Photo by Andy Hermawan on Unsplash


4 min readFeb 28, 2022


This post explains the allocation process, and why we cannot predict each user’s allocation before the sale, and only calculate allocations after the sale ends.

This will make it easier to understand how this functions; we know locking your UST up unnecessarily and perhaps not getting the allocation you hoped for is frustrating. We are working to get unallocated UST returned to your accounts as quickly as possible.

While not knowing exactly what allocation you will get, you do know the bigger your Atlo Rating, the higher you rank and the larger your allocation. It is not FCFS, tiered or lottery. This also removes the need to rush into a sale. These are the benefits to the system.


The Atlo Rating is a score each user earns through participation in the platform. Allocations in sales are configured using the Atlo Rating and an algorithm designed for fair distribution (more on that later). Each launch is considered an allocation pool.

Let’s use an example and simplify it down to 2 people prefunding a launch with a raise target of 10 UST. Participant 1 has an Atlo Rating of 1, Participant 2 has an Atlo Rating of 2. The sum of both participants’ Atlo Ratings is 3.

A snapshot taken at the start of the sale would calculate allocations like this:

  1. Participant 1 : Atlo Rating of 1 / Total Atlo Rating of 3 * Total Raise.
  2. Participant 2 : Atlo Rating of 2 / Total Atlo Rating of 3 * Total Raise.


  1. Participant 1 is allocated (1/3)*10 = 3.33 UST
  2. Participant 2 is allocated (2/3)*10 = 6.67 UST

This is an over-simplified version of it but illustrates how the Atlo Rating impacts allocation.


We’ve set a minimum allocation amount (100 UST) to our allocation process.

We do this because if we have no minimum, allocations could spread so thinly that no one gets a decent amount no matter how good their Atlo Rating. It also means participants would get an allocation, even a small one, through the barest minimum of participation.

For a system incentivizing effort, this makes no sense. We mentioned an algorithm earlier. This manages allocations on the top and bottom ends, so everyone gets a fair share of the raise, and the results aren’t top heavy.


We can not tell anyone their allocation during or prior to a sale because we do not know which Atlonauts will participate. If we made predictions during the sale window, that data would be inaccurate the moment a new participant took part.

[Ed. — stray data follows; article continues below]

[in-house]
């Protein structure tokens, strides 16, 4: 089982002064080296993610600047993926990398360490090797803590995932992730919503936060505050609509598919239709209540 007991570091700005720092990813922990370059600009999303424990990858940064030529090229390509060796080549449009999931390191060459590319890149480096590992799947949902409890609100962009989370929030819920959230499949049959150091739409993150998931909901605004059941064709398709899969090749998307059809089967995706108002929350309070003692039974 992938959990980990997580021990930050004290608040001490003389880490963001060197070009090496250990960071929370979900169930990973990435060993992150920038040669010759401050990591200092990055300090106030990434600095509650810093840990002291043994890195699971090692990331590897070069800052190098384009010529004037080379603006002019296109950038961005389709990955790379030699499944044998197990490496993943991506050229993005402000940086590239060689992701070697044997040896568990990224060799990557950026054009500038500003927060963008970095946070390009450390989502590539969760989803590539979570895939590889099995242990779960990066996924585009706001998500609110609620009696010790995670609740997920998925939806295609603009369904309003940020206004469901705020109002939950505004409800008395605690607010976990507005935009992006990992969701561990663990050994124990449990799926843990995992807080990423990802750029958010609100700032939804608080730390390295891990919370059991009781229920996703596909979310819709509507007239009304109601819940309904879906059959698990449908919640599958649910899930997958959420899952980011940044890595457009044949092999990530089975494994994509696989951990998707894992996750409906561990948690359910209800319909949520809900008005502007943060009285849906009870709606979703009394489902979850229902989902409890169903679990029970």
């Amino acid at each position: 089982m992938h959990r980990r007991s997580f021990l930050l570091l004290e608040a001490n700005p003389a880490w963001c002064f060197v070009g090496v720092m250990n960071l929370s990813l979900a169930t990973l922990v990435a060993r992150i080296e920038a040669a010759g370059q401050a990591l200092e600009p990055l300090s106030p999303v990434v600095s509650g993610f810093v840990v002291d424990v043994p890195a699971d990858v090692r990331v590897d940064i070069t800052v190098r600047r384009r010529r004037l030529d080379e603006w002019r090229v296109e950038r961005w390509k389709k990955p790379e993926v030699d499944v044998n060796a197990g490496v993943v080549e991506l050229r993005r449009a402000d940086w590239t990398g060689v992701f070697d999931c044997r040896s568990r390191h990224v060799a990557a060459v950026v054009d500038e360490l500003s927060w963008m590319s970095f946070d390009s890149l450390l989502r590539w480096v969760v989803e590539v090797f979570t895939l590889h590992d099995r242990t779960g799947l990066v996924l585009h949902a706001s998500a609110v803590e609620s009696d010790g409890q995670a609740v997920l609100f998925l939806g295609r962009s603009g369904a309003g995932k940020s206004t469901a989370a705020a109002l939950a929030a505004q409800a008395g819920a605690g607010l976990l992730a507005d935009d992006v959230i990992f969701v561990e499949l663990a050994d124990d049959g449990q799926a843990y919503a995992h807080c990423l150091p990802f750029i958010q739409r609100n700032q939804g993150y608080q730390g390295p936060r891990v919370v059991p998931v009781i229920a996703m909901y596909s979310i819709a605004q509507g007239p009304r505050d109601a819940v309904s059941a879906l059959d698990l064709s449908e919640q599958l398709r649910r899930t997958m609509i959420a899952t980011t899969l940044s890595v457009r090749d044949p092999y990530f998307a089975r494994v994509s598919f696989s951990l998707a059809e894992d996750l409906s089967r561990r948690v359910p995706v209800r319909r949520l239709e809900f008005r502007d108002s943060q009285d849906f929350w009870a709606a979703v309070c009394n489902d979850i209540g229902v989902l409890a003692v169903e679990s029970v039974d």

We’re working on ways to give guidance, but we’re very aware information can be mis-interpreted.

An estimate may be mistaken as an absolute number, and people would be understandably upset in finding out they could have funded more, or in fact are allocated less than they believed was the case after more participants entered the pool.

Once the sale ends we have complete data about how many people participated, their Atlo Rating, and the amount they funded. That’s when we have what we need to work out allocations.

When there are participants in the allocation pool allocated less than the minimum buy amount, we iteratively remove the participant with the lowest Atlo Rating. This reduces the number of participants until the person in the pool with the lowest Atlo Rating has an allocation greater than or equal to the minimum allocation amount of 100 UST. We also use a weighted algorithm (more on that below) so allocations are fairly distributed across all participants.


We use an algorithm to work out allocations. If you’d like to understand it better, here’s some useful reading.

We are using a weighted version, and this is a good demonstration using internet bandwidth.
Lastly, here’s a research paper, if you want to go deeper.

Our algorithm determines how much each person gets, based on their Atlo Rating. While the minimum buy amount prevents the tokens in the sale being distributed too widely, using a weighted formula also prevents the largest Atlo Ratings from consuming an unfair portion. This means allocations are more fairly distributed amongst participants.


Here’s some results from MintDAO’s IDO showing the Atlo Rating put into practise.

  • 739 people participated in the sale.
  • As it was overfunded, 705 received allocation: 95.4% of participants.
  • On average, 98.5% of each participants’ prefund amount was allocated in $MINT.
  • The average allocation size was $425.53.
  • The smallest allocation was our $100 minimum participation amount. The largest allocation was $5000.
  • The average Atlo Rating of those who received an allocation was 210.29.
  • The lowest Atlo Rating to receive an allocation was 8.17 and the largest was 4789.56.
  • 13 people with an Atlo Rating did not get allocation, and had their UST returned to their Atlo Account.
  • 21 participants without an Atlo Rating did not get allocation, and had their UST returned to their Atlo Account.


Knowing how much to fund in any IDO is a personal decision, and different variables affect the answer for everyone. We’re working on getting better guidance during the sale as to your allocation.

It comes down to how much you can afford to have in the token. If you get all of it, that’s a great outcome. If you don’t, we’ll get unallocated UST returned to you quickly, so you’re ready to find the next gem.




A team building on Kujira. Our first product is Plasma, the OTC platform for everyone. Our second is Pilot, a launchpad in collaboration with the Kujira team.